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Sportswear designer styles for Nissan

Thu, 05 Oct 2006 "It's not a mash-up. It's a double-label," says sportswear stylist Marc Ecko of his partnership with Nissan in North America.

Ecko has worked with Nissan to create co-branded Pathfinder and Armada vehicles in keeping with Ecko's sportswear clothing line.

Ecko customized the vehicles to create 'bold, urban designs' like that of his own sportswear label. "That's the direction we took," says Ecko, "like what you'd see in sneaker culture but elevated to the automobile. It's cooler than what other auto makers might do."

Ecko is designing new exterior and interior trim for each of the vehicles.

The Pathfinder, called *ecko unltd., will get a new grille, black and gray camouflage paint, and orange details, along with molded wood backs for its seats and a gloss console treatment with orange details and a wood steering wheel.

"I wanted to make it crunchy on the outside, soft in the middle," explains Ecko. "The interior should be more luxurious in a mid-60s kind of motif. I studied the interiors of old hot rods, where they bring enamel paint finish, and I brought the bright candy-like surfaces to the inside of the vehicle. It has a street style sensibility but it's very downtown. I wanted to have more of a luxe quality in the finishing, and that's why there'll be so much detail in the interior."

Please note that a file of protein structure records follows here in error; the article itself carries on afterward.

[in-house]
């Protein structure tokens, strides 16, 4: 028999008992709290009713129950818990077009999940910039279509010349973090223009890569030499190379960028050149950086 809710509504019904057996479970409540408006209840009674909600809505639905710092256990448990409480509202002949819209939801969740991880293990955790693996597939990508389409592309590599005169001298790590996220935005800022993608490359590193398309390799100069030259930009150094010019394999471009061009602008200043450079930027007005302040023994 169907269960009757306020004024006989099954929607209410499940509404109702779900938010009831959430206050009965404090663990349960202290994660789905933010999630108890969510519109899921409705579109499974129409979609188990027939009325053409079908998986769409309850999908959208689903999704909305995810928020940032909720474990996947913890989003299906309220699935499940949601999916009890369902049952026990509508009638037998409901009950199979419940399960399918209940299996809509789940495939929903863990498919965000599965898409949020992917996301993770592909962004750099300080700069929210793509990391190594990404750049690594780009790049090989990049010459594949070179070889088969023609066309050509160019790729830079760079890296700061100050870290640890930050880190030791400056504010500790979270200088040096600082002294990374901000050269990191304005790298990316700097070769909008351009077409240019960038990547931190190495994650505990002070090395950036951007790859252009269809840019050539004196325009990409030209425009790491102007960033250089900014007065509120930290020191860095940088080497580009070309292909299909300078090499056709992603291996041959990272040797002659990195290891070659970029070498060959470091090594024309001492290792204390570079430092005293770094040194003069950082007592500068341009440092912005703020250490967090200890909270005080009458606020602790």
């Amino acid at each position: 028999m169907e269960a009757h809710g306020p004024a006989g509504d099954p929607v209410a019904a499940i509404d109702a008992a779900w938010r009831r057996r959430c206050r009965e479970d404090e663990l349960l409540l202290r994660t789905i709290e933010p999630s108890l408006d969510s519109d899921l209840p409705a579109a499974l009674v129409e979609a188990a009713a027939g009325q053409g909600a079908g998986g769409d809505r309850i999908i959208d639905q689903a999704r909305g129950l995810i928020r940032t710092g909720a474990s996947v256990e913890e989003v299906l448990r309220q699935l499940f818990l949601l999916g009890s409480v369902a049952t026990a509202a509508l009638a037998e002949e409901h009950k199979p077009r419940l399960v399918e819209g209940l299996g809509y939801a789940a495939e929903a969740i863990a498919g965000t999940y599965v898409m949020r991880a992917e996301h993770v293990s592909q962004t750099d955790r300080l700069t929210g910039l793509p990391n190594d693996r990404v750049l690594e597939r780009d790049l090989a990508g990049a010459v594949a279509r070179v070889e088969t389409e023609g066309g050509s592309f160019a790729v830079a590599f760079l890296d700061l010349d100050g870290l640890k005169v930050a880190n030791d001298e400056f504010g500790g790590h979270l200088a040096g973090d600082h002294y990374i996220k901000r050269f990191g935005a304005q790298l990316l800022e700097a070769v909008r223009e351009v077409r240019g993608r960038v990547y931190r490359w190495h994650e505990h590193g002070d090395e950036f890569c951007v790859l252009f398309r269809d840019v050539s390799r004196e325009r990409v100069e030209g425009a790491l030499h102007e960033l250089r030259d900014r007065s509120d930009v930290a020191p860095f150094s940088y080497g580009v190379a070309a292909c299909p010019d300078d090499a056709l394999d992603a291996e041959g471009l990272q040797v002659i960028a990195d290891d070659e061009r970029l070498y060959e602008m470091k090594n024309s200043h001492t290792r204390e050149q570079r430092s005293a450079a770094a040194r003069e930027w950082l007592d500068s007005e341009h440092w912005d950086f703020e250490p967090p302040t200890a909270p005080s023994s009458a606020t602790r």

The Nissan Armada, called Cut & Sew, meanwhile, is a more 'sophisticated' in its styling with off-white landau roof, smooth wheel covers, and whitewall tyres, with orange exterior panels and a cream-and-tan interior.

"I'm a big fan of whitewall tires, especially the thick ones," says Ecko. "So we came up with a wheel design that's a modern play on the whitewall, where the rims are really deep. So that's what started the inspiration off - making a statement about the whitewall. We basically just smoothed out the Armada, took off all the performance/outdoorsy qualities and subbed in sophisticated touches like traditional Florentine leather with straps and buckles...[to create] a satchel bag look in the interior."

By Ryan Borroff